Thursday, December 1, 2016
Taking a nasty nativist message and making it "cute"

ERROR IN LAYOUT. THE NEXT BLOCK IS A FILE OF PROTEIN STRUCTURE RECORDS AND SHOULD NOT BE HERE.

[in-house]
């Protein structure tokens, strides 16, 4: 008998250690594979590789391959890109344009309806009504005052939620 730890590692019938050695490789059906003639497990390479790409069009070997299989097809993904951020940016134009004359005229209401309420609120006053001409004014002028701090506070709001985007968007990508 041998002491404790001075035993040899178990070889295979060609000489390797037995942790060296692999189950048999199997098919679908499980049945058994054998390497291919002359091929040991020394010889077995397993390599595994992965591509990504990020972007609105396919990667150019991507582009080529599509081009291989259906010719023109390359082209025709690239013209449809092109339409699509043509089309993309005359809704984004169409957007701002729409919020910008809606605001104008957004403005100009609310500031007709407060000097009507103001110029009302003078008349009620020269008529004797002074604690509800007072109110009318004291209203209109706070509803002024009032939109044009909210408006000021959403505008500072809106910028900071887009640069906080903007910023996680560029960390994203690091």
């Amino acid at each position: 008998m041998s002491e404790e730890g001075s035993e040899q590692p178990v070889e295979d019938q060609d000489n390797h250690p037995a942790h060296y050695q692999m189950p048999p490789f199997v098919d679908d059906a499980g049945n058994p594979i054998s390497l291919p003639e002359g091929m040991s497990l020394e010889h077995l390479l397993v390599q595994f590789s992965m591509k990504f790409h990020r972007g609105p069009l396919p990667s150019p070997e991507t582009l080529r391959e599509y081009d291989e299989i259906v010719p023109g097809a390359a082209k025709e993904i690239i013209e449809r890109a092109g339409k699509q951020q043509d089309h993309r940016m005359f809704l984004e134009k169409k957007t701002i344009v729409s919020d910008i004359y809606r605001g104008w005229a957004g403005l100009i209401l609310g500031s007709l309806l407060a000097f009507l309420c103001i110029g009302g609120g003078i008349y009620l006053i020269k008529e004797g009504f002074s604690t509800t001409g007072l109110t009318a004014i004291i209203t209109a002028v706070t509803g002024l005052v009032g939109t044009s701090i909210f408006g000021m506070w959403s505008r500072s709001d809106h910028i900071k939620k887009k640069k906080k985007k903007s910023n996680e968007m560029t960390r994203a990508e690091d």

What is really starting to bother me about the eponymous Ove in Fredrik Backman's A Man Called Ove is not only his crankiness and misanthropy, which tend to lead to some pretty funny scenes and stretches of dialogue, and not only is self-pity, which is at least giving the narrative some shape, as Ove tries, twice now, to kill himself, presumably to join his late wife in some less contentious afterlife (is that really believable? he does not in any way seem clinically suicidal - it's just a narrative device), but his reactionary political views - not that they're ever expressed overtly, they're just part of the atmosphere he breathes. Bottom line, in Ove's view anything collective, anything done by society or, worse, the government, is bad, evil, a corruption of the social fabric; the only good action is that by an individual, preferably an isolate living by his own strict moral code, as is and does Ove. But the tenants' association? Bad. Unions? Bad. Schooling? Bad. Immigrants? Very bad. (One "lovable" quirk is that Ove hates anyone who drives a BMW - as opposed to a Swedish car, of course - this takes a nasty nativist message and makes it "cute.") I can probably find many more and better examples as I read along. Of course Ove is living in a country where the society at large is concerned about the welfare of all. He may sit on his high horse and hate the government but you can be sure he's benefiting from strong labor laws, great national health services, great national pension system. I don't know anything about author Backman, but suspect there's at least a part of him in Ove (that's true of every character by every author, to varying degrees), and hoping it's not the political part.